A few weeks ago my colleague Alison and I went to the hill temple Phnom Chisor, about 45km outside of Phnom Penh and near the town of Takeo. We spent 2 hours on a tuk tuk to get there, and although the ride is somewhat dusty and bumpy (a tuk tuk is definitely not an off-road vehicle) you get rewarded with lovely scenes of daily life in the Cambodian countryside.
Bundled up rice
The Khmer word phnom means hill. On top of Phnom Chisor is a pretty temple, but to get there you have to walk up a lot of stairs – and when I say a lot I really mean a lot. It took us about 10 minutes to get to the top. In the Cambodian heat this is quite a workout and my calves have never felt the same since. But the climb is worth it, as you get rewarded with stunning views of the surrounding countryside.
I haven’t seen a single Western tourist visiting Phnom Chisor, but there were busloads of Khmer tourists, who were quite astonished to see some Westerners venturing out that far. The locals were incredibly friendly, took photos of us and we were greeted by every single person coming past us during our ascent. Most of them couldn’t believe their eyes when they saw us and we could hear them break into fits of giggles when we greeted them back in Khmer. Either that or they were just amused by the sweaty, red-faced, white people trying to reach the top of the Phnom Chisor, whilst none of the locals even broke into a sweat. Cambodians are just hardcore when it comes to the heat!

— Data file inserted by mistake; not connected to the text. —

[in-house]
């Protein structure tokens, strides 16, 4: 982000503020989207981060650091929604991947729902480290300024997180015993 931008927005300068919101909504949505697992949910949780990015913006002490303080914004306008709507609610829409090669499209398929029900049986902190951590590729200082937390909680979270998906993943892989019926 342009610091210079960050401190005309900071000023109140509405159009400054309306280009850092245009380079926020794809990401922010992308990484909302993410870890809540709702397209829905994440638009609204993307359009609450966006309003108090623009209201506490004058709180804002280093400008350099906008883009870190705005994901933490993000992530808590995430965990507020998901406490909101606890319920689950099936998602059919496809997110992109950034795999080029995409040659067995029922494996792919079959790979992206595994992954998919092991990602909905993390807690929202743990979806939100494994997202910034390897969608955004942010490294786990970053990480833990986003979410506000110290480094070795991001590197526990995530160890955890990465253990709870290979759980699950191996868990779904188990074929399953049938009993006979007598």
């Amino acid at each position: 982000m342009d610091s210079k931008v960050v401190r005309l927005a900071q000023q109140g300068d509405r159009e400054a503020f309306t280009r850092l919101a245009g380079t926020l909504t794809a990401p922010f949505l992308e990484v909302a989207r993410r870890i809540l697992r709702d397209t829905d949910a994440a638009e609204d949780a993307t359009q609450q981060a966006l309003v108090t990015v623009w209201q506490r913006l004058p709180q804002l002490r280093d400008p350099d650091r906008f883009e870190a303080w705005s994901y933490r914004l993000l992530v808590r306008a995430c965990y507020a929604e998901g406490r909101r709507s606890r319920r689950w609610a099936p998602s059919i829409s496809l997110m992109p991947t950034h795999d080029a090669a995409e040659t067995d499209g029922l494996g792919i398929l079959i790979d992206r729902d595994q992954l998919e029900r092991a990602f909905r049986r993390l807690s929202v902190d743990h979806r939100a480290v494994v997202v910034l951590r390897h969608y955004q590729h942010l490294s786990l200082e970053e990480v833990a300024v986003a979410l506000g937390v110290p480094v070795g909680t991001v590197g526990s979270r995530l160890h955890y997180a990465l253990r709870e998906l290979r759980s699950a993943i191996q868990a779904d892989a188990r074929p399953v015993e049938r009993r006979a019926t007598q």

Tammy & Chris are a couple hailing from Germany and England, meaning between them they are efficient and polite, but unable to talk about football. Find out why they stopped pushing pens around the British civil service to travel the world on their blog.
We are a couple hailing from Germany and England, meaning between us we are efficient and polite, but unable to talk about football. In 2011 we left the rat-race in London behind to work in international development and see the world.